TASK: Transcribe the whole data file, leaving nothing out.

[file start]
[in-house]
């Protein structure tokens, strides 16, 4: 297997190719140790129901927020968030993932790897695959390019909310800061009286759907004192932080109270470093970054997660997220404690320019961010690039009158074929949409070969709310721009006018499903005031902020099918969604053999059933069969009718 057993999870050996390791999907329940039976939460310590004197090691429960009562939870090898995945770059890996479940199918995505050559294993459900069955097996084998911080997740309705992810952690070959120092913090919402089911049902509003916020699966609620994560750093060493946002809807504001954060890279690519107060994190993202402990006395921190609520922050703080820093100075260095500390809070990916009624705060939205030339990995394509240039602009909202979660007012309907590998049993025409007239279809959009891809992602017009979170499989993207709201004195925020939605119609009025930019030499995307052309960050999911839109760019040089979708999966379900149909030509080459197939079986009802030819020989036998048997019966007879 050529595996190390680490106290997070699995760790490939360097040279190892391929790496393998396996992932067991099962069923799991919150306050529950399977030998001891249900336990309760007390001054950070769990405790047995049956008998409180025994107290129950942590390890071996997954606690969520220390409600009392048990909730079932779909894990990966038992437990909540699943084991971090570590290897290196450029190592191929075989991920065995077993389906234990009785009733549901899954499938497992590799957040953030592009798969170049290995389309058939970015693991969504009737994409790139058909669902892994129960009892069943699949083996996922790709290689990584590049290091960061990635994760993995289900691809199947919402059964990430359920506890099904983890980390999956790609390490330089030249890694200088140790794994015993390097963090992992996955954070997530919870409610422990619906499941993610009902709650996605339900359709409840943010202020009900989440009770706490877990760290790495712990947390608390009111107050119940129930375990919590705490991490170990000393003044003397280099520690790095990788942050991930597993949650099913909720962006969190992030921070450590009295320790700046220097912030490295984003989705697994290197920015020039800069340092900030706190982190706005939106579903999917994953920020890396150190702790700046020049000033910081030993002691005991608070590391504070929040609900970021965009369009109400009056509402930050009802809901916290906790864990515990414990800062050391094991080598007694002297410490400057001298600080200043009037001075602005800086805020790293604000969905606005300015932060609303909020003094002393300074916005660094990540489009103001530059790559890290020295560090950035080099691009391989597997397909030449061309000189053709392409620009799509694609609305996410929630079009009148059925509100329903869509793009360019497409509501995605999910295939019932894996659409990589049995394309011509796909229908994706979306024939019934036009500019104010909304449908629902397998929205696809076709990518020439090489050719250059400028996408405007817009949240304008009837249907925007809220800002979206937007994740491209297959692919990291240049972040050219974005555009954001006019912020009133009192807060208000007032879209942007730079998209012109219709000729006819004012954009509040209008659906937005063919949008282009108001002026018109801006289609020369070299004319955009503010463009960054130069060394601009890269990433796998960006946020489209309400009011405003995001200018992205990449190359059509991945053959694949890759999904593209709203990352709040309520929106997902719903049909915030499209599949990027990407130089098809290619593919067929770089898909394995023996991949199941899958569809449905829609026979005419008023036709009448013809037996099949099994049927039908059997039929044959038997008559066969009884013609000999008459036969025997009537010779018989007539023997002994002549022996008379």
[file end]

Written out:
[in-house]
């Protein structure tokens, strides 16, 4: 297997190719140790129901927020968030993932790897695959390019909310800061009286759907004192932080109270470093970054997660997220404690320019961010690039009158074929949409070969709310721009006018499903005031902020099918969604053999059933069969009718 057993999870050996390791999907329940039976939460310590004197090691429960009562939870090898995945770059890996479940199918995505050559294993459900069955097996084998911080997740309705992810952690070959120092913090919402089911049902509003916020699966609620994560750093060493946002809807504001954060890279690519107060994190993202402990006395921190609520922050703080820093100075260095500390809070990916009624705060939205030339990995394509240039602009909202979660007012309907590998049993025409007239279809959009891809992602017009979170499989993207709201004195925020939605119609009025930019030499995307052309960050999911839109760019040089979708999966379900149909030509080459197939079986009802030819020989036998048997019966007879 050529595996190390680490106290997070699995760790490939360097040279190892391929790496393998396996992932067991099962069923799991919150306050529950399977030998001891249900336990309760007390001054950070769990405790047995049956008998409180025994107290129950942590390890071996997954606690969520220390409600009392048990909730079932779909894990990966038992437990909540699943084991971090570590290897290196450029190592191929075989991920065995077993389906234990009785009733549901899954499938497992590799957040953030592009798969170049290995389309058939970015693991969504009737994409790139058909669902892994129960009892069943699949083996996922790709290689990584590049290091960061990635994760993995289900691809199947919402059964990430359920506890099904983890980390999956790609390490330089030249890694200088140790794994015993390097963090992992996955954070997530919870409610422990619906499941993610009902709650996605339900359709409840943010202020009900989440009770706490877990760290790495712990947390608390009111107050119940129930375990919590705490991490170990000393003044003397280099520690790095990788942050991930597993949650099913909720962006969190992030921070450590009295320790700046220097912030490295984003989705697994290197920015020039800069340092900030706190982190706005939106579903999917994953920020890396150190702790700046020049000033910081030993002691005991608070590391504070929040609900970021965009369009109400009056509402930050009802809901916290906790864990515990414990800062050391094991080598007694002297410490400057001298600080200043009037001075602005800086805020790293604000969905606005300015932060609303909020003094002393300074916005660094990540489009103001530059790559890290020295560090950035080099691009391989597997397909030449061309000189053709392409620009799509694609609305996410929630079009009148059925509100329903869509793009360019497409509501995605999910295939019932894996659409990589049995394309011509796909229908994706979306024939019934036009500019104010909304449908629902397998929205696809076709990518020439090489050719250059400028996408405007817009949240304008009837249907925007809220800002979206937007994740491209297959692919990291240049972040050219974005555009954001006019912020009133009192807060208000007032879209942007730079998209012109219709000729006819004012954009509040209008659906937005063919949008282009108001002026018109801006289609020369070299004319955009503010463009960054130069060394601009890269990433796998960006946020489209309400009011405003995001200018992205990449190359059509991945053959694949890759999904593209709203990352709040309520929106997902719903049909915030499209599949990027990407130089098809290619593919067929770089898909394995023996991949199941899958569809449905829609026979005419008023036709009448013809037996099949099994049927039908059997039929044959038997008559066969009884013609000999008459036969025997009537010779018989007539023997002994002549022996008379």